Judging a Lobster by its Tail

Will DNA testing solve the mystery of identifying lobster age?

Age Ain't Nothing but a Number

How many individuals need to reproduce for a population to stay ecologically stable?

It may not be a question that has crossed your mind, but conservation scientists think about population dynamics like this all the time, particularly for species that humans are using as a food source. When it comes to fishing, it is not only important to leave enough male and female individuals to reproduce, but also to have enough individuals in the right age group for reproduction. Ensuring that there are enough reproductive-age members in a population is a necessary step to safer fishing and long-term survival of a species.

Is Beauty only Shell-Deep?

Once a lobster hatches from its egg, it floats and begins a series of shedding its skin, a process called molting. By the fourth molt, the lobster larva has officially made it to the juvenile stage.

Juvenile lobster can molt 25 times by the time they reach adulthood [3], and by that point, aging the crustacean becomes tricky business. Every few years, lobsters shed their entire exoskeleton and start fresh, building up a new hard shell, until it is time to repeat the cycle.

The European lobster has an estimated lifespan ranging 40 to 70 years [2], but the speedy rate of molting and effects of the environment on size means that physical traits are not reliable to identify lobster age.

Image of a Lobster

Conservation scientists and fisherman are left making educated guesses as to which lobsters are safe to remove and hoping lobster populations can sustainably reproduce. This leaves the commercial European Lobster in a danger zone.

The Role of DNA

Assigning an age to a lobster may be an elusive task, but researchers at University of East Anglia in the U.K. are on the case. Martin Taylor, a molecular ecologist, and his team are the first to look at DNA methylation as a potential solution to identifying age in crustaceans.

DNA methylation is a biological mechanism characterized by methyl groups attaching on to strands of DNA. In humans, the rate of this methylation is correlated to the rate of aging and is at least partially dependent on the way people live their day to day lives. For example, diet, stress, and the environment can all play a role on the rate of methyl group accumulation.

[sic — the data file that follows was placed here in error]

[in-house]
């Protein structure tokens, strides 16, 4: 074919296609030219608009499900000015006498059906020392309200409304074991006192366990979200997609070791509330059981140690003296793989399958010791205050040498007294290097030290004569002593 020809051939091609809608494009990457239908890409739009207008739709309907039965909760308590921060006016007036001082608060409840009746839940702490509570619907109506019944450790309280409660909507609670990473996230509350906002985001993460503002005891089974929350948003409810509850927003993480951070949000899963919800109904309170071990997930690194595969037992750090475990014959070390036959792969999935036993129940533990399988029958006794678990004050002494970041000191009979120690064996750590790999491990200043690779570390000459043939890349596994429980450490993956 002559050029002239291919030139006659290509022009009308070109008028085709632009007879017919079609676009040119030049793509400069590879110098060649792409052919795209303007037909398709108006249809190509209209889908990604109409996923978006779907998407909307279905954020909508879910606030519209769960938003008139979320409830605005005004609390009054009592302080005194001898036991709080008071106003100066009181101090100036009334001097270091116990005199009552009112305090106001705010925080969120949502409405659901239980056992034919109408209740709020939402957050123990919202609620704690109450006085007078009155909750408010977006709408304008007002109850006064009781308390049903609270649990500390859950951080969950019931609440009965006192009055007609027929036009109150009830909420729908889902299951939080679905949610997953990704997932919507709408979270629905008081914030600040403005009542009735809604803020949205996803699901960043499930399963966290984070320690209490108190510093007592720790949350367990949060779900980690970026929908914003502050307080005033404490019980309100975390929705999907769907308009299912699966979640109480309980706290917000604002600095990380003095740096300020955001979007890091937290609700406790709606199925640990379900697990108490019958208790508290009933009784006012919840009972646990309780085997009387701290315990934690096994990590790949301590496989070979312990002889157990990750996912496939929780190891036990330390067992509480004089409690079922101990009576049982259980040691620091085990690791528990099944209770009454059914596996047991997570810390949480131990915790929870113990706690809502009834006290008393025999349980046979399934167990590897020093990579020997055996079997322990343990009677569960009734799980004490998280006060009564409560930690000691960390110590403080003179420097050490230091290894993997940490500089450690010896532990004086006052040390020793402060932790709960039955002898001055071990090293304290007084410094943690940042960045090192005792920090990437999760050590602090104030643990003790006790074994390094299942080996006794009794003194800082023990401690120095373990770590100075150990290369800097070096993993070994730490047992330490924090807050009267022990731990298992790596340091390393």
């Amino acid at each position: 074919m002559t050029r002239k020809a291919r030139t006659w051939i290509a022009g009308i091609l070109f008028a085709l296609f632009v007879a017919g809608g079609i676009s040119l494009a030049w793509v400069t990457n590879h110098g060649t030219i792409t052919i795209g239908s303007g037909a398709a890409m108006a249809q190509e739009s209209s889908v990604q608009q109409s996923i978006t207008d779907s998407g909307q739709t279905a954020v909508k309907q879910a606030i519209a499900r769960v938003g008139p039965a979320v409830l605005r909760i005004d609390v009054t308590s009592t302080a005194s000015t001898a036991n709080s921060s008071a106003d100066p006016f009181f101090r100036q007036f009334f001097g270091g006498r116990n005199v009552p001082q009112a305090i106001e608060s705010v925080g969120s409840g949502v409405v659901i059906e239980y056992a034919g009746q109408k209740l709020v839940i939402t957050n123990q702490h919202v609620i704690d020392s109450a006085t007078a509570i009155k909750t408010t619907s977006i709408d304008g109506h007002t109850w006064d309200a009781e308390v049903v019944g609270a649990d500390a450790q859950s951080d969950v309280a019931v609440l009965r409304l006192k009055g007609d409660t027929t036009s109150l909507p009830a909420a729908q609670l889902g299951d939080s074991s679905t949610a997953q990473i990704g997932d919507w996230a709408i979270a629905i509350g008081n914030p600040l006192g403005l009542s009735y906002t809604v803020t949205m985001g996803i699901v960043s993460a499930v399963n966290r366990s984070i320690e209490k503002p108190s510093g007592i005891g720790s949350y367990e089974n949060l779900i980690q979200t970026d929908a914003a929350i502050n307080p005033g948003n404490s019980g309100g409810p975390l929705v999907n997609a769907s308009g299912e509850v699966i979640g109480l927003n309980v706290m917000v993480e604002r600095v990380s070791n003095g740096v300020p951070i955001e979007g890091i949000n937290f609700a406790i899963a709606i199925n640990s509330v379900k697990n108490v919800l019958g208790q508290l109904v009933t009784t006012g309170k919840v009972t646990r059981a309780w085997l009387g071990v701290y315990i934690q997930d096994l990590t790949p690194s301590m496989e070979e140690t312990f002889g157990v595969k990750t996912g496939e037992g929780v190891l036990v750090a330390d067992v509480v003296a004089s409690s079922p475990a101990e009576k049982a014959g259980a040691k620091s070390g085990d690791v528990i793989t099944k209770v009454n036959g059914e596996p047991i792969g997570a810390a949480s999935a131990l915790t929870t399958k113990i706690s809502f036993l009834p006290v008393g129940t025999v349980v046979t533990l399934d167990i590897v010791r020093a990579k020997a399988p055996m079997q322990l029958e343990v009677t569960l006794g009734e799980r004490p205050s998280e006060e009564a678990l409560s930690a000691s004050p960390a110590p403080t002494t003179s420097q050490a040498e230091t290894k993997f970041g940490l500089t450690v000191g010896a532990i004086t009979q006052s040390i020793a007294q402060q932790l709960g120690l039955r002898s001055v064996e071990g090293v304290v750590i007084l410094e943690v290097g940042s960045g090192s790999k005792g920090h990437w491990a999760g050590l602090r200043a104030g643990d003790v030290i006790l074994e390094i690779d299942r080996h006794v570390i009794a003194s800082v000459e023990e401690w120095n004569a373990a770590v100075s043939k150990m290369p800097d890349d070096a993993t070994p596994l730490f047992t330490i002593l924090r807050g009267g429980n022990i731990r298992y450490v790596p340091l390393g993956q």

The idea of environmental factors influencing DNA methylation has given way to the concept of an epigenetic clock: a method to understand the biological age of human bodies. Your chronological age may be 30, but biologically, your body may be older or younger based on DNA methylation.

The epigenetic clock can be used on a variety of species, and Taylor’s team decided it was time to test a biological clock on the mysterious lobsters. Researchers collected samples from the claw or leg of 155 lobsters of known ages, between 0 to 51 months. Samples were then sent to the Zymo Research Services team for targeted bisulfite sequencing, including primer design, validation and bioinformatics [1].

The exciting news? Chronical lobster age had a significant relationship to percent methylation [1].

Have We Cracked the Tail?

Taylor’s team brought attention to the impeding issue of identifying lobster age and its value in protecting commercial species of lobster. Their study found a significant linear relationship between lobster age and percent DNA methylation. Measuring methylation at these DNA sites shows promise as a future method to identify lobster age.

In the meantime, more work needs to be done. Taylor’s team focused their research on lobsters of known age from birth to about 4 years old. This leaves over 60 years’ worth of lobster lifespan to be studied for methylation patterns. Further studies are also needed of lobster populations for baselines of different climates, nutrients, and water quality.

Even if all the baselines are compiled, DNA extraction and analysis take both time and a variety of equipment that is not yet practical for lobster fishing in the real world. The industry is still a long way away from quick identification of lobsters’ age that could be utilized in real-world setting. But for now, Taylor’s novel research has excited conservationist and illuminated yet another possible application of biotechnology in today’s day and age.

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